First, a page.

I feared our sex life was over after cancer op but found surprising way to get mojo back says Gabby Logan's hubby Kenny | The Sun

THERE were many things Gabby Logan and her rugby star husband Kenny were terrified about before he recently underwent treatment for cancer.

But one of Kenny’s biggest fears was the impact it could have on their sex life.

The 50-year-old former Scotland international, married to TV presenter Gabby, 49, since 2001, announced yesterday on BBC Breakfast that he was recovering from prostate cancer, having been diagnosed in February.

Since having surgery to remove his prostate, the pair have now opened up about how it's affected them in the bedroom on Gabby's podcast, The Mid.Point.

Research from Prostate Cancer UK found 76 per cent of men who are treated for prostate cancer experience erectile dysfunction.

Kenny admits that stat was preying on his mind before his operation.


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Speaking the night before surgery, he says: “I'm more nervous now about the rehab and how it's going to affect me as a person – well, me as a man. 

“I think men think, ‘Will I get an erection again?’”

The couple then confess they are off to “go and have sex” for one last time before he goes under the knife.

In the 10 days following his op, Kenny candidly reveals he wore a catheter – which can cause patients to wet themselves once it’s removed.

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He admits he found it hard in hospital and came out feeling "horrific".

While his torso was "really bruised", he jokes: "I've got balls the size of tennis balls, which is a positive… they're black and blue."

Gabby then speaks to Kenny two months after his operation and asks him how he’s been feeling.

“I feel good now, every week I get stronger,” he says. “The week before was bothering me but I'm definitely on the road to recovery. I feel miles better now, almost back to normal.”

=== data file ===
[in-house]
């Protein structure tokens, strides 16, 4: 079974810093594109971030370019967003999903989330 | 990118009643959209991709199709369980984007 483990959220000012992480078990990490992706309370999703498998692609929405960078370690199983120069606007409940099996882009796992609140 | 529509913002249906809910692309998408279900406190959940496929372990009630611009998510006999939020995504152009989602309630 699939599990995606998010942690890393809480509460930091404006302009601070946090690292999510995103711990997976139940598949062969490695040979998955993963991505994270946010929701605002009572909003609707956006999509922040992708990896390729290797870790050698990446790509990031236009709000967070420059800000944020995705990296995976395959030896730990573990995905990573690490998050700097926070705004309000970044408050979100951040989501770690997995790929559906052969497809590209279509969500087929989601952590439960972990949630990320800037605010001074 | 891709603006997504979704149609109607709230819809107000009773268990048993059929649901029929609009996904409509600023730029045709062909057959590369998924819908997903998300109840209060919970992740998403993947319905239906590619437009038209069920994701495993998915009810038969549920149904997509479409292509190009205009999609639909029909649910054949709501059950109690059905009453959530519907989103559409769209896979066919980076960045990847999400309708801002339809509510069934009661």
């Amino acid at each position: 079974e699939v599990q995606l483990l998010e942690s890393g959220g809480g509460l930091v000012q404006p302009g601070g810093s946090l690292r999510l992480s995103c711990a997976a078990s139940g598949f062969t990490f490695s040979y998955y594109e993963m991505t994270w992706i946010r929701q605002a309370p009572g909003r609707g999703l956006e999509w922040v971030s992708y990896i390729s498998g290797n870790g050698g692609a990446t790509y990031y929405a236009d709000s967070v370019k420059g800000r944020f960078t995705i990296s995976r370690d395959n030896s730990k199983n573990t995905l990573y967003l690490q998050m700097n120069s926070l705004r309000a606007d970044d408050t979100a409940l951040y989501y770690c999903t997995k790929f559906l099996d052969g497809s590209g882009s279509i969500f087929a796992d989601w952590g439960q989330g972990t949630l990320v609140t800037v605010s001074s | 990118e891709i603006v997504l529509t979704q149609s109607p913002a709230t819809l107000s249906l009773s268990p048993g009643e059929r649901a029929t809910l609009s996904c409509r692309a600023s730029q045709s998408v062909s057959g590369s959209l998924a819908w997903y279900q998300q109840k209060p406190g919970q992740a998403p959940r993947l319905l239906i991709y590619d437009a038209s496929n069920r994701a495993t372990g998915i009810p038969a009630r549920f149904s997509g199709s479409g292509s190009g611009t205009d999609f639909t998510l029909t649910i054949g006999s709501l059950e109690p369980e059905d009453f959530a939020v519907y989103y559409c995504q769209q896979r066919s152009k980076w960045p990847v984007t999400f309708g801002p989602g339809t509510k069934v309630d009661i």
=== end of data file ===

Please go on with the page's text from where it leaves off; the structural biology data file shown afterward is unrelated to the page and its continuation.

However he confesses that he’s wet himself a few times.

He reveals: “There's little things, like I'll pick something up or turn around and accidentally pee myself. It's a little bit embarrassing, or a little bit weeps out and you're like 'ooh'.

“Leakage has actually been really good apart from two nights where I just woke up in a pile of urine, because I was so tired.”


When it came to his fears downstairs, Kenny was pleasantly surprised.

He says: “Erectile function is the first thing that goes usually, but I did get an erection after. 

“It was very quick, it was about a week after, so I was a bit confused. I didn't know if I was dreaming it or not, so I didn't get another one for a couple of days.

“But recently I have been a lot more active on that front, as in I've been waking up and it's been there.”

As Gabby sounds shocked, he laughs: “You haven't seen it yet, it's coming this weekend, big weekend! 

“But it does worry you, you've got to keep doing your pelvic floors and exercises. I think training has helped.”

Erectile function is the first thing that goes usually, but I did get an erection after

Gabby explains it could be three to six months before Kenny is back to his normal erectile function.

Kenny adds that many men – including him – use a penis pump for 10 minutes a day to help.

Gabby laughs: “You've been getting to grips with your penis pump on your own!” to which her husband hits back: “If you ever walk in and see my penis pump, you've got to get out.”

Other men use Viagra later down the line to help with their sex drive but Kenny insists he doesn't think he'll need them, adding: "There's no shame in it."

Get checked

It was Gabby advising her husband to get a wellness check that resulted in Kenny being diagnosed.

He told BBC Breakfast yesterday: "I went to get a wellness check and he said that everything was fine with my hormones but your prostate is high, your PSA is high so you should go and get checked.

"I had a biopsy, but this year on February 7 I was diagnosed with prostate cancer, which was a huge shock."

Gabby added: "He had no pain, he had no symptoms. And to go in and have surgery which is a really invasive surgery and it obviously takes a long to recover from you're going to feel a lot worse after it.

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"But very, very, very lucky."

The couple appeared on BBC Breakfast just days after former presenter Bill Turnbull tragically died from the same illness.

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